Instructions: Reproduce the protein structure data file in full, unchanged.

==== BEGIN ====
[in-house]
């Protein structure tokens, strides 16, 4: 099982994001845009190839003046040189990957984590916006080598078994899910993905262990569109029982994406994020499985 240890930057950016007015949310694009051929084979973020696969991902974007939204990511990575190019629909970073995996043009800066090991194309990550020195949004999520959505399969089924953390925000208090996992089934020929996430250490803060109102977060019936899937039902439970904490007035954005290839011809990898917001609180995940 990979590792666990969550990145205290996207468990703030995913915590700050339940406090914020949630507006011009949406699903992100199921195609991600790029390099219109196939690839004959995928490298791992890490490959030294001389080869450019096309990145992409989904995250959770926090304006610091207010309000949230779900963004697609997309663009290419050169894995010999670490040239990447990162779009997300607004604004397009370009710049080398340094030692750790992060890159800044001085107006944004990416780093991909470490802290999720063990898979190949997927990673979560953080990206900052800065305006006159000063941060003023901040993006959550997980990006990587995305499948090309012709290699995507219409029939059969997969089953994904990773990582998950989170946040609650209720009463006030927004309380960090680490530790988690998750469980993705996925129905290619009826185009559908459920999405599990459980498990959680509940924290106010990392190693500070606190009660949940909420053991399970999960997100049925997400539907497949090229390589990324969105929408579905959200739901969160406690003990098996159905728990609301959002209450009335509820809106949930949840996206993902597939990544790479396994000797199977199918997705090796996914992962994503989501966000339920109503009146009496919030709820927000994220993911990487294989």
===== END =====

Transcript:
[in-house]
């Protein structure tokens, strides 16, 4: 099982994001845009190839003046040189990957984590916006080598078994899910993905262990569109029982994406994020499985 240890930057950016007015949310694009051929084979973020696969991902974007939204990511990575190019629909970073995996043009800066090991194309990550020195949004999520959505399969089924953390925000208090996992089934020929996430250490803060109102977060019936899937039902439970904490007035954005290839011809990898917001609180995940 990979590792666990969550990145205290996207468990703030995913915590700050339940406090914020949630507006011009949406699903992100199921195609991600790029390099219109196939690839004959995928490298791992890490490959030294001389080869450019096309990145992409989904995250959770926090304006610091207010309000949230779900963004697609997309663009290419050169894995010999670490040239990447990162779009997300607004604004397009370009710049080398340094030692750790992060890159800044001085107006944004990416780093991909470490802290999720063990898979190949997927990673979560953080990206900052800065305006006159000063941060003023901040993006959550997980990006990587995305499948090309012709290699995507219409029939059969997969089953994904990773990582998950989170946040609650209720009463006030927004309380960090680490530790988690998750469980993705996925129905290619009826185009559908459920999405599990459980498990959680509940924290106010990392190693500070606190009660949940909420053991399970999960997100049925997400539907497949090229390589990324969105929408579905959200739901969160406690003990098996159905728990609301959002209450009335509820809106949930949840996206993902597939990544790479396994000797199977199918997705090796996914992962994503989501966000339920109503009146009496919030709820927000994220993911990487294989």